Thursday, November 5, 2009

Veggie of the Month - Brussels Sprouts

You may think that Brussels Sprouts (or baby cabbages as they are known in our house) are a strange little vegetable to spend any time on, but they happen to be one of my favorites. I just like them because I think they taste good. Maybe I should like them because of all the great nutrition value they provide.

It's no surprise that Brussel sprouts look like perfect miniature versions of cabbage since they are closely related, both belong to the Brassica family of vegetables. Brussels sprouts are available year round; however, they are at their best from autumn through early spring when they are at the peak of their growing season.

Brussels Sprouts are an excellent source of both vitamin K and C.

Cancer Protection from Special Sulfur-Containing Phytonutrients
Plant phytonutrients found in Brussels sprouts enhance the activity of the body's natural defense systems to protect against disease, including cancer. Scientists have found that sulforaphane, one of the powerful glucosinolate phytonutrients found in Brussels sprouts and other cruciferous vegetables, boosts the body's detoxification enzymes, potentially by altering gene expression, thus helping to clear potentially carcinogenic substances more quickly.

Crucifers Cut Risk of Bladder Cancer
Human population as well as animal studies consistently show that diets high in cruciferous vegetables, such as Brussel sprouts, broccoli, kale, cabbage and cauliflower, are associated with lower incidence of certain cancers, including lung, colon, breast and ovarian cancer. Now, research published in the International Journal of Cancer (Zhao H, Lin J) suggests that bladder cancer can join the list.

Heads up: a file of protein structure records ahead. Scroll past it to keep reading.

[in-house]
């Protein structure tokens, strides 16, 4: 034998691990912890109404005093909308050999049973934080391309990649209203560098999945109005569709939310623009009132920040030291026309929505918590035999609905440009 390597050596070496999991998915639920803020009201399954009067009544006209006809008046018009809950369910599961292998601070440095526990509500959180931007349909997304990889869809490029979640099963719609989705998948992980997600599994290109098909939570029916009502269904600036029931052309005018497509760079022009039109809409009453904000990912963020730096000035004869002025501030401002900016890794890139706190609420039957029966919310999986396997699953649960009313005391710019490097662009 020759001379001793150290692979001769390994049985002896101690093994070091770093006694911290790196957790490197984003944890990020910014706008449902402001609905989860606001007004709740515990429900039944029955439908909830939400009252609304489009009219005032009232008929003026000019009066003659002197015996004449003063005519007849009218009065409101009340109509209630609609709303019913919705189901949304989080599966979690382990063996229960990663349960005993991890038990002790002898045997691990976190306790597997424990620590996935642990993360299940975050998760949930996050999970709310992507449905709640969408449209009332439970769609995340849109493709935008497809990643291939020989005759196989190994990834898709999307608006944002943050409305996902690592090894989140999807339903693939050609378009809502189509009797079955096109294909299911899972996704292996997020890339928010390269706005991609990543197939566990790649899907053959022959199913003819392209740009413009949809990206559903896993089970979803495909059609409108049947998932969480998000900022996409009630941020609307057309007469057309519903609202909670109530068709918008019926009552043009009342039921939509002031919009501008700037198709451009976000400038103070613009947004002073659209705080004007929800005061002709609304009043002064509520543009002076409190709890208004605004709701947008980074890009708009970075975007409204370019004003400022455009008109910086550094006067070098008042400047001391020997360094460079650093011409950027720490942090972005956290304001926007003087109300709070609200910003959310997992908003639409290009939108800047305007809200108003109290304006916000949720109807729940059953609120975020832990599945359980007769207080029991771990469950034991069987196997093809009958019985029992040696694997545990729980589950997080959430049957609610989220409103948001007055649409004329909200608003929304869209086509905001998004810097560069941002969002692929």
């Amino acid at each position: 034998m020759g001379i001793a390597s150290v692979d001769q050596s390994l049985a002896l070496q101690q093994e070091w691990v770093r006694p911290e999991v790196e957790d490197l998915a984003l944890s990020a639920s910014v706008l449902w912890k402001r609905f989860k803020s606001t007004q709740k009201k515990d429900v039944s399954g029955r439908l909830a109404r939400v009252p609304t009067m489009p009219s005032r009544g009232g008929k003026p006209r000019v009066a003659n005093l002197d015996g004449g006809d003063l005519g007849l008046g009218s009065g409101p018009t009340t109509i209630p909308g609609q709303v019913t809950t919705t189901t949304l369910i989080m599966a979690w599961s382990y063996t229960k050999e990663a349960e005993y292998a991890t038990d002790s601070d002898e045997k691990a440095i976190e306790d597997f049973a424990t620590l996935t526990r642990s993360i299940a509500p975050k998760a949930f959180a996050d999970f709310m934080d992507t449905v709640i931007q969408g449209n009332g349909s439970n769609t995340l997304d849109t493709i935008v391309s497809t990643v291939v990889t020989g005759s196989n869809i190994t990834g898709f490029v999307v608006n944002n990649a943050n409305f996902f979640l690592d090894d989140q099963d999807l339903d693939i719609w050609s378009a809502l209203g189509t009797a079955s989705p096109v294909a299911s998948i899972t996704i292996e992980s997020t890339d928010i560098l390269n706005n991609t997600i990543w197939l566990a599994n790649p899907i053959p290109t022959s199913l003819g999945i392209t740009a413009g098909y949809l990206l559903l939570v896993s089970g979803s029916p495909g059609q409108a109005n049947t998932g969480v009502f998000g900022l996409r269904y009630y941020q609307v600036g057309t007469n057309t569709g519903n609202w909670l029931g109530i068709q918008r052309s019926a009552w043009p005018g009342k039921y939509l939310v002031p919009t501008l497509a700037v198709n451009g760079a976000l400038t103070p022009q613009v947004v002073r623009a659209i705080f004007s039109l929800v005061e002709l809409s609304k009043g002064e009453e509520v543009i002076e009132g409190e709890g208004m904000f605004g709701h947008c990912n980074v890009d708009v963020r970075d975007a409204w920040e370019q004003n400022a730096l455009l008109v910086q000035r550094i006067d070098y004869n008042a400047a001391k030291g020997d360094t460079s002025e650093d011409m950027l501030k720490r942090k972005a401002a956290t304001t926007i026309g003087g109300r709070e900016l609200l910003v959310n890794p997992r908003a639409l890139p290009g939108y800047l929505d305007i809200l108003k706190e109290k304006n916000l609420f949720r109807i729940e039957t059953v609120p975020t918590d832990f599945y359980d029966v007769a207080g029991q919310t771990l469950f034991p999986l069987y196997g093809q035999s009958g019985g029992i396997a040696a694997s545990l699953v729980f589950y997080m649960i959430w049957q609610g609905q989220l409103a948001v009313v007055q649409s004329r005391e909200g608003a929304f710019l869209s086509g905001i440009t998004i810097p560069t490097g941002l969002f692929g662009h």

Optimize Your Cells' Detoxification / Cleansing Ability
For about 20 years, we've known that many phytonutrients work as antioxidants to disarm free radicals before they can damage DNA, cell membranes and fat-containing molecules such as cholesterol. Now, new research is revealing that phytonutrients in cruciferous vegetables, such as Brussels sprouts, work at a much deeper level. These compounds actually signal our genes to increase production of enzymes involved in detoxification, the cleansing process through which our bodies eliminate harmful compounds.

For Healthy Skin and Immune Function, Think Brussels Sprouts
Brussels sprouts are an excellent source of vitamin C, the body's primary water-soluble antioxidant. Vitamin C supports immune function and the manufacture of collagen, a protein that forms the ground substance of body structures including the skin, connective tissue, cartilage, and tendons.

Fiber-rich Brussels Sprouts Support A Healthier Colon
Add Brussels sprouts to your diet, and you'll increase your fiber intake. A cup of Brussels sprouts contains more than 4 grams of fiber, and both soluble and insoluble fiber are present in roughly equal amounts.

A Birth Defect Fighter
Especially if you are pregnant, consider learning to love Brussels sprouts. A cup of Brussels sprouts supplies 93.6 mg of folic acid, a B-vitamin essential for proper cellular division because it is necessary in DNA synthesis. Without folic acid, the fetus' nervous system cells do not divide properly. Deficiency of folic acid during pregnancy has been linked to several birth defects, including neural tube defects like spina bifida. Despite folic acid's wide occurrence in food (it's name comes from the Latin word folium, meaning "foliage," because it's found in green leafy vegetables), folic acid deficiency is the most common vitamin deficiency in the world.

Although I am fine with my Brussels Sprouts simply steamed. Here is a great sounding recipe you may want to try.

- Shannan



Hanlie said...

I love Brussels sprouts! I usually dry roast them in the oven and add them to our dinner salad. Absolutely delicious!

alexis said...

Baby cabbages, indeed! I can only get my 5 year old to eat brussel sprouts if I call them baby cabbages. We like them braised with balsamic good!

Girl on Raw said...

We call them baby cabbages in my house too haha. Well when I was a kid that was. I remember my mum eating a whole plate of them for dinner one night, and I thought she was CRAZY. She must have known what you know. That they are good for ya!

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